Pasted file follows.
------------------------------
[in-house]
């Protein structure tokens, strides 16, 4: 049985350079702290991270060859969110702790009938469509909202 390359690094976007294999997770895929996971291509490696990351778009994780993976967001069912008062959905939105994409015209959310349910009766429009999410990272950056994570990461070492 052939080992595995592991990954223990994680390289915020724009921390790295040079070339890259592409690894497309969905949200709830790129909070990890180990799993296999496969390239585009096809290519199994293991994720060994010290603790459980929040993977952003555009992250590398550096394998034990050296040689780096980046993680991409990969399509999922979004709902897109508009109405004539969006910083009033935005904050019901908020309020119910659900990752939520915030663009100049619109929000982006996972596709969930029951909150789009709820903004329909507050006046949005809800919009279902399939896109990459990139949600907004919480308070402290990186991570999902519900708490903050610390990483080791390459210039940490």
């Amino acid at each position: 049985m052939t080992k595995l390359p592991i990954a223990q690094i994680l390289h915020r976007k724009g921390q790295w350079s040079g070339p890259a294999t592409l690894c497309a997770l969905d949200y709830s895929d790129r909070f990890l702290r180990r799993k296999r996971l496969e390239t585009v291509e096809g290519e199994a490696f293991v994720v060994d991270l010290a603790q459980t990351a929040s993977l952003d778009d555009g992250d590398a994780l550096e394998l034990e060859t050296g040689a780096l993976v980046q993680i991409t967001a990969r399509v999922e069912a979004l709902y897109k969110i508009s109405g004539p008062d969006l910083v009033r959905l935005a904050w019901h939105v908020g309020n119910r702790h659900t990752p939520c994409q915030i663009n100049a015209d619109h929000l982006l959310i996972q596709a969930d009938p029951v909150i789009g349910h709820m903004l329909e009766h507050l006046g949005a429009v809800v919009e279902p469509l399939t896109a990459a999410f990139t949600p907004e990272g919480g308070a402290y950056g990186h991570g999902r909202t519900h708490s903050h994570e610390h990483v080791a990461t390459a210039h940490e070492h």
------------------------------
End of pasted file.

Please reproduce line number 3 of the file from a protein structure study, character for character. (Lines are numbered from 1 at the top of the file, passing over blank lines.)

């Amino acid at each position: 049985m052939t080992k595995l390359p592991i990954a223990q690094i994680l390289h915020r976007k724009g921390q790295w350079s040079g070339p890259a294999t592409l690894c497309a997770l969905d949200y709830s895929d790129r909070f990890l702290r180990r799993k296999r996971l496969e390239t585009v291509e096809g290519e199994a490696f293991v994720v060994d991270l010290a603790q459980t990351a929040s993977l952003d778009d555009g992250d590398a994780l550096e394998l034990e060859t050296g040689a780096l993976v980046q993680i991409t967001a990969r399509v999922e069912a979004l709902y897109k969110i508009s109405g004539p008062d969006l910083v009033r959905l935005a904050w019901h939105v908020g309020n119910r702790h659900t990752p939520c994409q915030i663009n100049a015209d619109h929000l982006l959310i996972q596709a969930d009938p029951v909150i789009g349910h709820m903004l329909e009766h507050l006046g949005a429009v809800v919009e279902p469509l399939t896109a990459a999410f990139t949600p907004e990272g919480g308070a402290y950056g990186h991570g999902r909202t519900h708490s903050h994570e610390h990483v080791a990461t390459a210039h940490e070492h």